Gamecube Games – The Legend of Zelda: The Wind Waker

The last two games that I completed were relatively light – I finished both of them within a week from when I started playing. This time around, I’m playing something heavy, a game that will eat up most of my free time – The Legend of Zelda: The Wind Waker!

loz ww - cover

 After the critical and commercial successes of Ocarina of Time and Majora’s Mask (the Legend of Zelda games to come out on the Nintendo 64), fans were eagerly anticipating the next gen Zelda game, and I was one of them. I can still remember my reaction when my friend told me about the newest Zelda game – “Cel-shaded graphics? Cartoon-style Link? Kid Link again?!” I was disappointed, and didn’t think about the game any further. I never thought that I’d end up owning a Gamecube, and then a Wii, several years later.

loz ww - link and tetraLink with Tetra, the games main female protagonist.

The Wind Waker plays how you’d expect a Legend of Zelda game to play – it’s an action-adventure RPG game where you take on the role of Link as he tries to save the world from the evil wizard known as Ganondorf. In this version of the legend, you get to control another young incarnation of Link who is forced to go on this long quest to save his sister,  who was kidnapped by Ganondorf. 

The Windwaker uses the Ocarina of Time gameplay engine where you get to explore this huge three dimensional world with several areas that are only accessible once you find the right item. A Legend of Zelda staple, this game also requires you to collect and use several different items. 

loz ww - inventoryThe item that looks like a Gameboy Advance? You need to connect a Gameboy Advance to your Gamecube to use it.

Most of the items are classic items that originated from the older Zelda games, like the Boomerang, the Bow and Arrow, and the Hookshot. These items are necessary for completing the game – Bombs will break apart rocks that block certain paths, the Bow and Arrow will allow you to hit switches that are otherwise unreachable, and so on. There are several new items as well, that bring a totally new way to play the game, such as the Deku Leaf that allows you to glide through the air.

loz ww - link with deku leafLink, showing off his new Deku Leaf. Adult Link will never be able to pull this off.

And of course, the Wind Waker, the item that the game is named after. The Wind Waker is a magical baton that has different powers; to use each power, you’d need to know the motions for certain songs. The first song that you’ll learn allows you to change the wind direction, which will help you a lot when you start sailing across the Great Sea.

loz ww - link with wind wakerLink with the magical Wind Waker.

Yes, I said sailing. The world in The Wind Waker is mostly covered in water, with only a certain number of islands to explore. While you might think that smaller land area means less exploration, you’ll actually spend a lot of time exploring the Great Sea. First of all, the game starts you off with a blank sea chart, in order to know where each island is you’ll have to explore the area.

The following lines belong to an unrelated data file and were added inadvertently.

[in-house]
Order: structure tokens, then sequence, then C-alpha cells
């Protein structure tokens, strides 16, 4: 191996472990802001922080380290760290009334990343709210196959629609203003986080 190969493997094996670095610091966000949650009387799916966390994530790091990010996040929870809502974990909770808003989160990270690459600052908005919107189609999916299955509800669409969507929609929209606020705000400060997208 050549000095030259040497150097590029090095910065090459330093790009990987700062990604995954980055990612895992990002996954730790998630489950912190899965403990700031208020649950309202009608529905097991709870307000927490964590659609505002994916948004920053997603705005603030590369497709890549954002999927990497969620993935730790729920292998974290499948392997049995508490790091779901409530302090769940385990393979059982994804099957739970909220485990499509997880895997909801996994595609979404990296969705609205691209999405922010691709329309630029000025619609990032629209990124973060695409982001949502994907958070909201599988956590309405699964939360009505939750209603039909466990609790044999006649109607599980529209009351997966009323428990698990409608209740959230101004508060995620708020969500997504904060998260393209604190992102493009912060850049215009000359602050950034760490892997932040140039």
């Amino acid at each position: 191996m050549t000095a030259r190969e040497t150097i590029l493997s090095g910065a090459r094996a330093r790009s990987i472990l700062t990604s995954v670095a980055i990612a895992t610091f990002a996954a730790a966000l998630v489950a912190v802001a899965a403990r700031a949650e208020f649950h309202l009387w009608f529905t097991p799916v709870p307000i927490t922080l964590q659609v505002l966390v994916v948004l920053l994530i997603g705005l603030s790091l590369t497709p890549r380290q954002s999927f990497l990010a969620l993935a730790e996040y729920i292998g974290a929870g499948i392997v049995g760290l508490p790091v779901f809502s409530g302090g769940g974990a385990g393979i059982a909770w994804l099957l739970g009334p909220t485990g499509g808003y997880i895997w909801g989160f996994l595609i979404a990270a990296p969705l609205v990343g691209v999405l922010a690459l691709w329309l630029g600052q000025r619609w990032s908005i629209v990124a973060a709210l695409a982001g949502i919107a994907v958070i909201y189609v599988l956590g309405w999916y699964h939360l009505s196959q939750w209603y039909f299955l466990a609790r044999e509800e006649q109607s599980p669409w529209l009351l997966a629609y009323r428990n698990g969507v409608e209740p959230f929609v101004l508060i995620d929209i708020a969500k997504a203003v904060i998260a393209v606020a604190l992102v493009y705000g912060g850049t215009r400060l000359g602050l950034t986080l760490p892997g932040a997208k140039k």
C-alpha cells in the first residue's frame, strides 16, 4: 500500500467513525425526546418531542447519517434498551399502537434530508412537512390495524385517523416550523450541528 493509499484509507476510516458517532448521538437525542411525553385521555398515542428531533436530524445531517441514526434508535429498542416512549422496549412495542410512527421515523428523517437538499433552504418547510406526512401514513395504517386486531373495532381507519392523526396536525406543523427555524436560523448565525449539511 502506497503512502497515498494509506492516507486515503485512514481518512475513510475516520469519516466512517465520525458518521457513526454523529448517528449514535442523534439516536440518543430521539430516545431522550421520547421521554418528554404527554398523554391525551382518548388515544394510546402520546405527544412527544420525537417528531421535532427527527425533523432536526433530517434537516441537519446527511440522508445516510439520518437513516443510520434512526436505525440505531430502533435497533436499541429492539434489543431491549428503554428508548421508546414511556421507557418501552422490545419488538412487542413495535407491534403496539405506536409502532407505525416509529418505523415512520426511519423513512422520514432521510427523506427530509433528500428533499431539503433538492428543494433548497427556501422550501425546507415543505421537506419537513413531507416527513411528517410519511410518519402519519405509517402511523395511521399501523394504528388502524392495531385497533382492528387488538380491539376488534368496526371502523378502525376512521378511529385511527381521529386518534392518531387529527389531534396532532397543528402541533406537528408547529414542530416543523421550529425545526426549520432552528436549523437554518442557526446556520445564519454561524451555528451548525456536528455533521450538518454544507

loz ww - link on boatYou’ll spend a lot, and I mean A LOT, of time in this game sailing across the Great Sea.

And as you’ll soon discover when you play the game, you’re not always looking to get from one island to another when you sail, but you’ll also be looking for treasures beneath the ocean. Some of these treasures appear randomly, but there are special treasures that you can find via Treasure Charts that you’ll get as you play through the game.

loz ww - link facial exp 7Link the treasure hunter. 

As with all other Legend of Zelda games, The Wind Waker also features well-designed dungeons that are filled to the brim with puzzles to solve. The boss battles maintain the same grand scale as before, although I have to admit, none of the bosses I’ve encountered so far have been as challenging as some of the bosses in Ocarina of Time or even A Link to the Past. Aside from the main quest, you also have a ton of side quests that you can complete, most of which will have a Piece of Heart as a reward.

While this is an excellent game, what really hooked me was Link’s personality. He doesn’t speak, he doesn’t have any lines of dialogue, but The Wind Waker‘s Link is so expressive that I can’t help but become emotionally invested in the character.

loz ww - link facesA few of Link’s varied facial expressions.

Seeing how relieved your character was after surviving a tough battle, how curious he is upon opening a treasure chest, his dread upon facing a frightening monster, or even his dismay at having to wear this green-colored tunic for his birthday – can you help but not feel the same way?

I’ve enjoyed almost all of the games that I’ve been playing and completing recently, but The Wind Waker is totally on a higher level. The depth, the gameplay, the look and feel, everything just works. This is definitely one of the best games in my collection and I can’t wait to finally finish playing this.

 

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Filed under Nintendo Gamecube, Video games

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